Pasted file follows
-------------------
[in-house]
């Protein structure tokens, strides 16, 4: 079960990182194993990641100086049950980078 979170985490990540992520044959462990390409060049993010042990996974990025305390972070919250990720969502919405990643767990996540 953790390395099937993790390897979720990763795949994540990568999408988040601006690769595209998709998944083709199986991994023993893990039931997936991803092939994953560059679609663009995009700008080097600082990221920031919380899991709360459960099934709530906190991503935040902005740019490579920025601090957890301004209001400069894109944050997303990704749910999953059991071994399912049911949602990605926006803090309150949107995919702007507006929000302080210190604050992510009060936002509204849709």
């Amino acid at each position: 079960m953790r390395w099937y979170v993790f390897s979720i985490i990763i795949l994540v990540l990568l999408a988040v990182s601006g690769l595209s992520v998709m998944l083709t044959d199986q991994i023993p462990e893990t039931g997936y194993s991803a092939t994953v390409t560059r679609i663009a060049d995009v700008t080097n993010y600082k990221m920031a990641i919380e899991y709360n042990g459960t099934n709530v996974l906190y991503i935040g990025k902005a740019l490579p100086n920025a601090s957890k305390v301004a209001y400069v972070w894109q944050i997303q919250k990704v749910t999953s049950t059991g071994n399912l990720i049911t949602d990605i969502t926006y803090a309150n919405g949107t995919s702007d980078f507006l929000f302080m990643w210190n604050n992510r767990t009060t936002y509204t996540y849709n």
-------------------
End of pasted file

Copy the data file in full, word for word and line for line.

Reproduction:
[in-house]
């Protein structure tokens, strides 16, 4: 079960990182194993990641100086049950980078 979170985490990540992520044959462990390409060049993010042990996974990025305390972070919250990720969502919405990643767990996540 953790390395099937993790390897979720990763795949994540990568999408988040601006690769595209998709998944083709199986991994023993893990039931997936991803092939994953560059679609663009995009700008080097600082990221920031919380899991709360459960099934709530906190991503935040902005740019490579920025601090957890301004209001400069894109944050997303990704749910999953059991071994399912049911949602990605926006803090309150949107995919702007507006929000302080210190604050992510009060936002509204849709």
């Amino acid at each position: 079960m953790r390395w099937y979170v993790f390897s979720i985490i990763i795949l994540v990540l990568l999408a988040v990182s601006g690769l595209s992520v998709m998944l083709t044959d199986q991994i023993p462990e893990t039931g997936y194993s991803a092939t994953v390409t560059r679609i663009a060049d995009v700008t080097n993010y600082k990221m920031a990641i919380e899991y709360n042990g459960t099934n709530v996974l906190y991503i935040g990025k902005a740019l490579p100086n920025a601090s957890k305390v301004a209001y400069v972070w894109q944050i997303q919250k990704v749910t999953s049950t059991g071994n399912l990720i049911t949602d990605i969502t926006y803090a309150n919405g949107t995919s702007d980078f507006l929000f302080m990643w210190n604050n992510r767990t009060t936002y509204t996540y849709n």